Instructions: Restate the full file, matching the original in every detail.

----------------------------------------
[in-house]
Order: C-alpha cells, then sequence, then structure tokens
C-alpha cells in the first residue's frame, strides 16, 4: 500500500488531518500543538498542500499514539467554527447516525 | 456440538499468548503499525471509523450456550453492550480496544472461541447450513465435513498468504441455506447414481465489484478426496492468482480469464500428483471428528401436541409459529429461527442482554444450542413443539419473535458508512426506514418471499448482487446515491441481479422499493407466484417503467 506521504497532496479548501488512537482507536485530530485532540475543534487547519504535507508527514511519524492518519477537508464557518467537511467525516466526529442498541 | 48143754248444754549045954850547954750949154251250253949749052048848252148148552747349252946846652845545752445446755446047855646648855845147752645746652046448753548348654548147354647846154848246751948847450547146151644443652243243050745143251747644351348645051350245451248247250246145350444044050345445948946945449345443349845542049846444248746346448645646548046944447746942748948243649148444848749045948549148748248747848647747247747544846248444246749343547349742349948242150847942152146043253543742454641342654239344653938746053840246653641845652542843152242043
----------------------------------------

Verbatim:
[in-house]
Order: C-alpha cells, then sequence, then structure tokens
C-alpha cells in the first residue's frame, strides 16, 4: 500500500488531518500543538498542500499514539467554527447516525 | 456440538499468548503499525471509523450456550453492550480496544472461541447450513465435513498468504441455506447414481465489484478426496492468482480469464500428483471428528401436541409459529429461527442482554444450542413443539419473535458508512426506514418471499448482487446515491441481479422499493407466484417503467 506521504497532496479548501488512537482507536485530530485532540475543534487547519504535507508527514511519524492518519477537508464557518467537511467525516466526529442498541 | 48143754248444754549045954850547954750949154251250253949749052048848252148148552747349252946846652845545752445446755446047855646648855845147752645746652046448753548348654548147354647846154848246751948847450547146151644443652243243050745143251747644351348645051350245451248247250246145350444044050345445948946945449345443349845542049846444248746346448645646548046944447746942748948243649148444848749045948549148748248747848647747247747544846248444246749343547349742349948242150847942152146043253543742454641342654239344653938746053840246653641845652542843152242043